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This excerpt from MCC's Trans-Etiquette Guide highlights complexities around sexuality and romantic relationships.

Reid Vanderburgh, MA., LMFT, unpacks the complicated relationship between gender identity and sexual orientation in this essay.

This (somewhat dated) chart from PFLAG outlines some of the significant differences between the experiences of transgender people and the experiences of non-transgender gay, lesbian, and bisexual people.

This website page from the Center for Gender Sanity shows a common approach to distinguishing between physical gender, gender identity, gender expression, and sexual orientation, using 4 spectrums.

This 20 minute video, called "Transgender Basics," does not address issues of faith communities, but provides an excellent, audio-visual overview of transgender issues. Developed by the Lesbian, Gay, Bisexual, and Transgender Community Center (New York, NY). Available for free, on-line.

Gender vs. Sexuality

Key Points

There is often confusion between sexual orientation and gender identity/expression.

  • Gender identity refers to who you are.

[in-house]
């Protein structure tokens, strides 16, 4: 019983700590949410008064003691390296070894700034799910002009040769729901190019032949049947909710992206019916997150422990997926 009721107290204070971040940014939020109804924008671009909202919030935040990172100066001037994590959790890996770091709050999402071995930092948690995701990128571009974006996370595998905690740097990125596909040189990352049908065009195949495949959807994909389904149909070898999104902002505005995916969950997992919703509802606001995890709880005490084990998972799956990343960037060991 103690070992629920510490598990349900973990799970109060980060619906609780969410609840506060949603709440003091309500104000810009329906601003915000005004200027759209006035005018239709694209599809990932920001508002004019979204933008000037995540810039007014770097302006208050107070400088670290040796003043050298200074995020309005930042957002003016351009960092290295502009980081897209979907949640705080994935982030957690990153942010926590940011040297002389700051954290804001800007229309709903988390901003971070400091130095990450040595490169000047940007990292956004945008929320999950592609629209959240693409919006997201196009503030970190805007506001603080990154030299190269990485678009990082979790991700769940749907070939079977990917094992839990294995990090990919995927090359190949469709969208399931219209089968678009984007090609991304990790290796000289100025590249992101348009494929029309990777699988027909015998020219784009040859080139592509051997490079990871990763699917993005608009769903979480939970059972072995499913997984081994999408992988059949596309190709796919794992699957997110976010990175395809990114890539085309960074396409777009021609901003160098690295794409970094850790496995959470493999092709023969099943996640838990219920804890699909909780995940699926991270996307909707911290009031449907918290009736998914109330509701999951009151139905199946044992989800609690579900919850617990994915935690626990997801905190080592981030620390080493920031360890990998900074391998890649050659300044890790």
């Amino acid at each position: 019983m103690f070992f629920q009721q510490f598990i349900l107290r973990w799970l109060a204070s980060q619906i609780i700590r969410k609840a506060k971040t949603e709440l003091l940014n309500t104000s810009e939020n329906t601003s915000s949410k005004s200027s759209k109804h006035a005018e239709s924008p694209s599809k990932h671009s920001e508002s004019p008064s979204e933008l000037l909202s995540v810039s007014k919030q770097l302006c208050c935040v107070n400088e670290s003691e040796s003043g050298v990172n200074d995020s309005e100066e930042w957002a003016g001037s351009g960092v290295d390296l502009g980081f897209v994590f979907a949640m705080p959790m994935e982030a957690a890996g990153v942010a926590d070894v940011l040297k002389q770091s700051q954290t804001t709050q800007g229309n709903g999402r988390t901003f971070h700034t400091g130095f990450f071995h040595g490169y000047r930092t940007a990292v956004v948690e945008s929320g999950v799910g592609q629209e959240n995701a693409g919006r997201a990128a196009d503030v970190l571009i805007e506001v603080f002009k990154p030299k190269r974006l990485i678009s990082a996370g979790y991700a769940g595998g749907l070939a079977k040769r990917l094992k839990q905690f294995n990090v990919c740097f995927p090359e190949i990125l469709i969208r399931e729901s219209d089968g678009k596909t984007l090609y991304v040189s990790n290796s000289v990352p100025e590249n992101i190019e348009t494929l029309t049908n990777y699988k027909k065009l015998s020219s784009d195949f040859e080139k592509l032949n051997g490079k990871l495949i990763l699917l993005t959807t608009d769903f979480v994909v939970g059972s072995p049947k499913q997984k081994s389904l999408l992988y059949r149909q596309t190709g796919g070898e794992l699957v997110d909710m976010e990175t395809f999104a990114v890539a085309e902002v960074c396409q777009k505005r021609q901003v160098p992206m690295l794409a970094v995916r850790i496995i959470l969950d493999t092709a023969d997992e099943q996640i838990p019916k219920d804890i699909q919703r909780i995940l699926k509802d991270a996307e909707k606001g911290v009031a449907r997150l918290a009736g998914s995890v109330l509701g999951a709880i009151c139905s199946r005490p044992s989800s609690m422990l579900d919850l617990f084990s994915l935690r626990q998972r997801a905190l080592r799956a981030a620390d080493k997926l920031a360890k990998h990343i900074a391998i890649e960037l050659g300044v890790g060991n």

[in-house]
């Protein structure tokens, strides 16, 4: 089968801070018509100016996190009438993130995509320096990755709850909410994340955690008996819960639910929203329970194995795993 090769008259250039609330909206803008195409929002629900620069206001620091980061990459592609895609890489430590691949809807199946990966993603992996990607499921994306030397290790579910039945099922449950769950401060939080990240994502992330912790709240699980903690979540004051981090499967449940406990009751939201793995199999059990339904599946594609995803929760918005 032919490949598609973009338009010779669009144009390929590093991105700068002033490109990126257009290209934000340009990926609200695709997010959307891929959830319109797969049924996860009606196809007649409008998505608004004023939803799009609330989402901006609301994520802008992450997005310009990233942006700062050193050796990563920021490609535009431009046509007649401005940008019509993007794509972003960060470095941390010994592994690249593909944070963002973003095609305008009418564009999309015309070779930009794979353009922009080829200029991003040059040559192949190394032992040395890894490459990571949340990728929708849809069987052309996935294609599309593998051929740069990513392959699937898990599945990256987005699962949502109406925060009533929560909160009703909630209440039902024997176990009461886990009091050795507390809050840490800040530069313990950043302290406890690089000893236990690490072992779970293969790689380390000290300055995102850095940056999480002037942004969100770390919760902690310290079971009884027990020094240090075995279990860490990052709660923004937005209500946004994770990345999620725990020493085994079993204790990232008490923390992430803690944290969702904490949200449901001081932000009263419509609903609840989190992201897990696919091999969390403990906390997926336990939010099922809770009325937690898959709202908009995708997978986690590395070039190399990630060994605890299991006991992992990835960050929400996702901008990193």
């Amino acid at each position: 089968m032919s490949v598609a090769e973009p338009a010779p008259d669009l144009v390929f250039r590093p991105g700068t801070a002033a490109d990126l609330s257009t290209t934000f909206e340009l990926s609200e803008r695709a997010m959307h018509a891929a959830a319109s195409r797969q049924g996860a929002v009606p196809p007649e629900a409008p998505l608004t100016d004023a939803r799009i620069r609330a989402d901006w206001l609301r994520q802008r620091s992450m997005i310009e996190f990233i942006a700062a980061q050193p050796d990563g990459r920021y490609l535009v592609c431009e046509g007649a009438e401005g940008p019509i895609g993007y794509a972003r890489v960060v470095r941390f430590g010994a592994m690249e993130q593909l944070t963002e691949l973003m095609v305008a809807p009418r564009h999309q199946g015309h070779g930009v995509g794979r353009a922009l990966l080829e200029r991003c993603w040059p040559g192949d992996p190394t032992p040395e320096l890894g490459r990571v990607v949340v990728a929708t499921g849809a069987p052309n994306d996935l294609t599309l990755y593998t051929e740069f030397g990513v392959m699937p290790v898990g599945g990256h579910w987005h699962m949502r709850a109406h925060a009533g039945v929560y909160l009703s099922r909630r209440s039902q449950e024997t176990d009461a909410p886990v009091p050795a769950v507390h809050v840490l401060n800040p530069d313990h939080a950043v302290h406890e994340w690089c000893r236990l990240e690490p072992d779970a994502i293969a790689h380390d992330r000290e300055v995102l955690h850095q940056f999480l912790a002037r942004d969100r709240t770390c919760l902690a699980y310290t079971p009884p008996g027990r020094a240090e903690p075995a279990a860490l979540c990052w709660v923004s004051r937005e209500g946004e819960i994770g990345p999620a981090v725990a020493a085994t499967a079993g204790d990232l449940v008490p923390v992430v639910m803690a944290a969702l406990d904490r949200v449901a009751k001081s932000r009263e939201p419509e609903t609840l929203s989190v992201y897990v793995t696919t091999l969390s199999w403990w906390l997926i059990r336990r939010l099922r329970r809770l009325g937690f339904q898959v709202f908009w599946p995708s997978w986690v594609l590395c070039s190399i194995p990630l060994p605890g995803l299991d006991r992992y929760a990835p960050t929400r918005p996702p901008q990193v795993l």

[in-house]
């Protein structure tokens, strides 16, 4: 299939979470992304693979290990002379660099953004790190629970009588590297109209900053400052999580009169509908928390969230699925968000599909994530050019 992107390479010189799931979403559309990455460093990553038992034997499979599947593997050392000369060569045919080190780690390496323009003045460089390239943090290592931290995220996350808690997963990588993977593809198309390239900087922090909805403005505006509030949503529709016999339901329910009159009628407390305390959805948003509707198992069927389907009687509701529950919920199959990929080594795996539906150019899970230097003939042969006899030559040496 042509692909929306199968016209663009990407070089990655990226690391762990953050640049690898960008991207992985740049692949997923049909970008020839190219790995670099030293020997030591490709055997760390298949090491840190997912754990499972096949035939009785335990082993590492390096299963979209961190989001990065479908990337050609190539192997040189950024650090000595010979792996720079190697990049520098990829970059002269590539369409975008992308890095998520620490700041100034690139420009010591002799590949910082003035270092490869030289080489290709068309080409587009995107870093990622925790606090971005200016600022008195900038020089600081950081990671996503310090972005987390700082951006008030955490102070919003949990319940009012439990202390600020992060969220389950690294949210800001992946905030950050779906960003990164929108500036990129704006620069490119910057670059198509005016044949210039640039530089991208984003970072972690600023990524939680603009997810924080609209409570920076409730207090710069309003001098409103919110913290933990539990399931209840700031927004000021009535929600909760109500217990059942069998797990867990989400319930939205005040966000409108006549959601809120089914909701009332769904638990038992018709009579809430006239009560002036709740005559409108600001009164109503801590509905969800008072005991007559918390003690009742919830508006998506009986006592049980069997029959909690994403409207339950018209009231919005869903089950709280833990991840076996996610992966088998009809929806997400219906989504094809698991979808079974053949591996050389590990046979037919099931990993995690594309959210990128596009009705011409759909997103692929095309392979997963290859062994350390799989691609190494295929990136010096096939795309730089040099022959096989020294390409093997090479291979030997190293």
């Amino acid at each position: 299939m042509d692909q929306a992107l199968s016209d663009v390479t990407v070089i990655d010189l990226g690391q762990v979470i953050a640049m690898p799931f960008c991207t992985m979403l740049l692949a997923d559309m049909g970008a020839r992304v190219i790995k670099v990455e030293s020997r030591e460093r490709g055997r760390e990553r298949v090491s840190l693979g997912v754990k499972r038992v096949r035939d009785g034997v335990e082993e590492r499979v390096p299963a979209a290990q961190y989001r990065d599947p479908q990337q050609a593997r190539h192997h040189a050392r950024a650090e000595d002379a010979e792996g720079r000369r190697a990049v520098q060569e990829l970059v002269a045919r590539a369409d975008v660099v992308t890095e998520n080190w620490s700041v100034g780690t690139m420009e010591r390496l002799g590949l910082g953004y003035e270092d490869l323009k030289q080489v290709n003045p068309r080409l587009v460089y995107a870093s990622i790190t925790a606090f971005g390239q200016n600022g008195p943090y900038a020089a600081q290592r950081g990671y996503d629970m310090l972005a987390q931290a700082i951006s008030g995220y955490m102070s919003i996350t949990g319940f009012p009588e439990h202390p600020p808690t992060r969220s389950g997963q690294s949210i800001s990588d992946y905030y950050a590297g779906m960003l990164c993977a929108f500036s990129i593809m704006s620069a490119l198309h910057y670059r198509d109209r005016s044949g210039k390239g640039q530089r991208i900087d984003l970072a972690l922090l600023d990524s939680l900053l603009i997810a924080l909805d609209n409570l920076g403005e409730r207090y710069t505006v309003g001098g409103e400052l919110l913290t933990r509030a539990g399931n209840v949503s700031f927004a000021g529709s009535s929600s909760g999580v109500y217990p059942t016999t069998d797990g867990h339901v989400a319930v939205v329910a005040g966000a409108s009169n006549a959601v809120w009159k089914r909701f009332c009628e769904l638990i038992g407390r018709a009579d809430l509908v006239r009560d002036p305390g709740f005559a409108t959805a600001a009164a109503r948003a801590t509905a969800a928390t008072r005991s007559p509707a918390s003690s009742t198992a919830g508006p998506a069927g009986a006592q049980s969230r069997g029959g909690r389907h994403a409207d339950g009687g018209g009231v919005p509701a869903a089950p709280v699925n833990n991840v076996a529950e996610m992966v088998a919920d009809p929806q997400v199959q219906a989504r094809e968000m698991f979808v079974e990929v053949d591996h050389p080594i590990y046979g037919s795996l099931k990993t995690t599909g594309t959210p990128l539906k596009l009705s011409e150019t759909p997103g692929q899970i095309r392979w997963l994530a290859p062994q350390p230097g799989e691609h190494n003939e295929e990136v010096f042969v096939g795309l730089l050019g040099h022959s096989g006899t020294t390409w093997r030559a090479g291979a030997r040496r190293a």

• Sexual orientation refers to who you are attracted to.

Going Deeper: Who is a straight? Who is an ally?

While same-gender-loving people and transgender people have been grouped together in acronyms like "LGBT" (i.e. lesbian, gay, bisexual, and transgender), the terms there refer to very different aspects of our human experience.

  • "Lesbian," "Gay," and "Bisexual" (and "Heterosexual") refer to sexual or affectional orientation -- what kind of person they are attracted to romantically.
  • "Transgender" refers to the individual gender experience and identity -- who they are.

There are good reasons for these categories to come together in one community of solidarity. However, conceptually the LGBT acronym obscures some important issues.

In terms of attraction, transgender people can be same-gender-loving (i.e. gay or lesbian), bisexual, heterosexual (i.e. "straight") -- or express their sexuality in other ways. Knowing that someone is transgender doesn't tell you anything about their sexual orientation.

It is common in LGBT communities to talk about "straight allies" as if that category describes all people outside of the LGBT community.

  • While some transgender people are also lesbian, gay, or bisexual,
  • Many transgender people are in fact "straight allies" to their LGB siblings in the community...
  • And there are some transgender people may distance themselves from LGBT community altogether, precisely because the don't want to be misunderstood as anything other than heterosexual.

The more accurate term for people outside of the LGBT community is "straight and cisgender allies," which avoids the trap of erasing heterosexual transgender people.

Trans Basics
Gender vs. Sexuality
Beyond the Binary
Labels and Vocabulary
Myths and Sterotypes
Children and Youth
Is it an Illness?